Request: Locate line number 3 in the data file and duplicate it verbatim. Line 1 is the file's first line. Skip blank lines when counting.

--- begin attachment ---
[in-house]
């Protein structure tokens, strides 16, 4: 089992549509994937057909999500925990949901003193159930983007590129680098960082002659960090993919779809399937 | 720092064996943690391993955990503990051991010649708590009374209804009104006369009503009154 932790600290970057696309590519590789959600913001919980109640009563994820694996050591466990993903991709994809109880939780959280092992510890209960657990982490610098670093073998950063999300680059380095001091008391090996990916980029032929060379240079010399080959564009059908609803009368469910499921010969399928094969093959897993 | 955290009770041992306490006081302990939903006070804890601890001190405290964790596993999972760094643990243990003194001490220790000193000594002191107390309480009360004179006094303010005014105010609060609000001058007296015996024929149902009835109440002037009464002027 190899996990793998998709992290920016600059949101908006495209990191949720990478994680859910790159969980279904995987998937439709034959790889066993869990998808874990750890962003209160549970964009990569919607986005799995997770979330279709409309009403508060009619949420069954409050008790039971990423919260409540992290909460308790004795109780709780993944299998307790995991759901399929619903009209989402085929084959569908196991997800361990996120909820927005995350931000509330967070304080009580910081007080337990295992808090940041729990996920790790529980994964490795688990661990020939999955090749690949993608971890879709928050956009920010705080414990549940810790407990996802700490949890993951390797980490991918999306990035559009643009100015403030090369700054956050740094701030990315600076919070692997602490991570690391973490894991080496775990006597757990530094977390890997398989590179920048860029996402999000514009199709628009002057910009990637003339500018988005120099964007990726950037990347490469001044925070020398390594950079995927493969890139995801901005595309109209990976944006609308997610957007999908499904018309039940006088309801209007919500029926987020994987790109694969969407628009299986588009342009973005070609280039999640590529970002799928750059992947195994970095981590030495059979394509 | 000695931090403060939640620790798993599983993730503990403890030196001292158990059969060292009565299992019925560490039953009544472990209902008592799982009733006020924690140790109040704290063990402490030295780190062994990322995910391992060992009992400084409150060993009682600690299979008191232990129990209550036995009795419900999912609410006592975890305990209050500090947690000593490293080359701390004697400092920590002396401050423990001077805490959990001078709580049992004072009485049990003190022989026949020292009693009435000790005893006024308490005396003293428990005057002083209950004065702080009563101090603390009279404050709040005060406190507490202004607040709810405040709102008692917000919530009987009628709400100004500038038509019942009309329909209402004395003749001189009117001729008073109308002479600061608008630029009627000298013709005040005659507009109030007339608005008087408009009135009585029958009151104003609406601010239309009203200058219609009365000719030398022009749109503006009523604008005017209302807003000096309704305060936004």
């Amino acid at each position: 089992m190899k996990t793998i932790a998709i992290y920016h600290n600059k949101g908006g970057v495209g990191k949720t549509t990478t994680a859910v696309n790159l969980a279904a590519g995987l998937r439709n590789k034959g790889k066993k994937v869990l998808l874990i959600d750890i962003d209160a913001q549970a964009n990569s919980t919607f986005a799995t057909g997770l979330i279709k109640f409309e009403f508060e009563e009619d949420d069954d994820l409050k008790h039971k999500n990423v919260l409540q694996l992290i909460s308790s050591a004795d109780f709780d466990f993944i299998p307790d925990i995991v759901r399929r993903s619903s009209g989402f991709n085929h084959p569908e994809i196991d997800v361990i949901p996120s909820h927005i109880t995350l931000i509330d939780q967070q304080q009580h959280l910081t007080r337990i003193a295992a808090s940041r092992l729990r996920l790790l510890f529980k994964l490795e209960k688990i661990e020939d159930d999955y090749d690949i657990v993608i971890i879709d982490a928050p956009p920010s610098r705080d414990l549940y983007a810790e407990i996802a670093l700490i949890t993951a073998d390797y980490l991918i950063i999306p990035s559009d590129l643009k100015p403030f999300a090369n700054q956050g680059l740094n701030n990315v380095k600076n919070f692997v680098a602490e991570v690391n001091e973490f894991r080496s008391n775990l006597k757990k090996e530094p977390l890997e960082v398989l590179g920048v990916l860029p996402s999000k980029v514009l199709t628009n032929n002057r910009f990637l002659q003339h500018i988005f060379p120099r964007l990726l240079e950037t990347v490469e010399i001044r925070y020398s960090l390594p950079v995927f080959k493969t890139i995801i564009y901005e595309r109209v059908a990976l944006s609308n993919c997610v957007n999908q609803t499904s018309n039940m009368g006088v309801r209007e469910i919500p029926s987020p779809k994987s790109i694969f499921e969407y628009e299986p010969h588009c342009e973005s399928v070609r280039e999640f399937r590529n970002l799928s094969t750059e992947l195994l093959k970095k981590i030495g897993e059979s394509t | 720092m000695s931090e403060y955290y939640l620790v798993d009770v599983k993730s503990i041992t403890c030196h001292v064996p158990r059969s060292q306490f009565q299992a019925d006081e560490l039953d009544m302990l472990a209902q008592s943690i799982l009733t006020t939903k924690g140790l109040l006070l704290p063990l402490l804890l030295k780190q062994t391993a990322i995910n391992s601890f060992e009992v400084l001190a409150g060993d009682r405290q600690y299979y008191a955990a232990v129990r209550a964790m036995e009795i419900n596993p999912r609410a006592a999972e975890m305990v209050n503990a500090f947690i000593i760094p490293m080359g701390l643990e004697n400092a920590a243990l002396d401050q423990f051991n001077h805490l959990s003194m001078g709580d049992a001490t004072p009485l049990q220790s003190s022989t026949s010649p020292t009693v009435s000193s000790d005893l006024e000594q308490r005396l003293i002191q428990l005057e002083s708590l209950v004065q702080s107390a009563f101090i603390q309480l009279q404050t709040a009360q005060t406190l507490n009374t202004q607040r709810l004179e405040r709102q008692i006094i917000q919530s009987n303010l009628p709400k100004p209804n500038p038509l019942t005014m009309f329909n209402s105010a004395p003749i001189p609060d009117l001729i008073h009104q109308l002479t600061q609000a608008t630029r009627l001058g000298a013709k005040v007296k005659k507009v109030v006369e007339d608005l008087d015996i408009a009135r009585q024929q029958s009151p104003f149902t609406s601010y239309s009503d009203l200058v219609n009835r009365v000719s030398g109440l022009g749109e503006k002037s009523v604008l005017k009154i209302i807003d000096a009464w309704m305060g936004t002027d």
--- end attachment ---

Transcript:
């Amino acid at each position: 089992m190899k996990t793998i932790a998709i992290y920016h600290n600059k949101g908006g970057v495209g990191k949720t549509t990478t994680a859910v696309n790159l969980a279904a590519g995987l998937r439709n590789k034959g790889k066993k994937v869990l998808l874990i959600d750890i962003d209160a913001q549970a964009n990569s919980t919607f986005a799995t057909g997770l979330i279709k109640f409309e009403f508060e009563e009619d949420d069954d994820l409050k008790h039971k999500n990423v919260l409540q694996l992290i909460s308790s050591a004795d109780f709780d466990f993944i299998p307790d925990i995991v759901r399929r993903s619903s009209g989402f991709n085929h084959p569908e994809i196991d997800v361990i949901p996120s909820h927005i109880t995350l931000i509330d939780q967070q304080q009580h959280l910081t007080r337990i003193a295992a808090s940041r092992l729990r996920l790790l510890f529980k994964l490795e209960k688990i661990e020939d159930d999955y090749d690949i657990v993608i971890i879709d982490a928050p956009p920010s610098r705080d414990l549940y983007a810790e407990i996802a670093l700490i949890t993951a073998d390797y980490l991918i950063i999306p990035s559009d590129l643009k100015p403030f999300a090369n700054q956050g680059l740094n701030n990315v380095k600076n919070f692997v680098a602490e991570v690391n001091e973490f894991r080496s008391n775990l006597k757990k090996e530094p977390l890997e960082v398989l590179g920048v990916l860029p996402s999000k980029v514009l199709t628009n032929n002057r910009f990637l002659q003339h500018i988005f060379p120099r964007l990726l240079e950037t990347v490469e010399i001044r925070y020398s960090l390594p950079v995927f080959k493969t890139i995801i564009y901005e595309r109209v059908a990976l944006s609308n993919c997610v957007n999908q609803t499904s018309n039940m009368g006088v309801r209007e469910i919500p029926s987020p779809k994987s790109i694969f499921e969407y628009e299986p010969h588009c342009e973005s399928v070609r280039e999640f399937r590529n970002l799928s094969t750059e992947l195994l093959k970095k981590i030495g897993e059979s394509t | 720092m000695s931090e403060y955290y939640l620790v798993d009770v599983k993730s503990i041992t403890c030196h001292v064996p158990r059969s060292q306490f009565q299992a019925d006081e560490l039953d009544m302990l472990a209902q008592s943690i799982l009733t006020t939903k924690g140790l109040l006070l704290p063990l402490l804890l030295k780190q062994t391993a990322i995910n391992s601890f060992e009992v400084l001190a409150g060993d009682r405290q600690y299979y008191a955990a232990v129990r209550a964790m036995e009795i419900n596993p999912r609410a006592a999972e975890m305990v209050n503990a500090f947690i000593i760094p490293m080359g701390l643990e004697n400092a920590a243990l002396d401050q423990f051991n001077h805490l959990s003194m001078g709580d049992a001490t004072p009485l049990q220790s003190s022989t026949s010649p020292t009693v009435s000193s000790d005893l006024e000594q308490r005396l003293i002191q428990l005057e002083s708590l209950v004065q702080s107390a009563f101090i603390q309480l009279q404050t709040a009360q005060t406190l507490n009374t202004q607040r709810l004179e405040r709102q008692i006094i917000q919530s009987n303010l009628p709400k100004p209804n500038p038509l019942t005014m009309f329909n209402s105010a004395p003749i001189p609060d009117l001729i008073h009104q109308l002479t600061q609000a608008t630029r009627l001058g000298a013709k005040v007296k005659k507009v109030v006369e007339d608005l008087d015996i408009a009135r009585q024929q029958s009151p104003f149902t609406s601010y239309s009503d009203l200058v219609n009835r009365v000719s030398g109440l022009g749109e503006k002037s009523v604008l005017k009154i209302i807003d000096a009464w309704m305060g936004t002027d």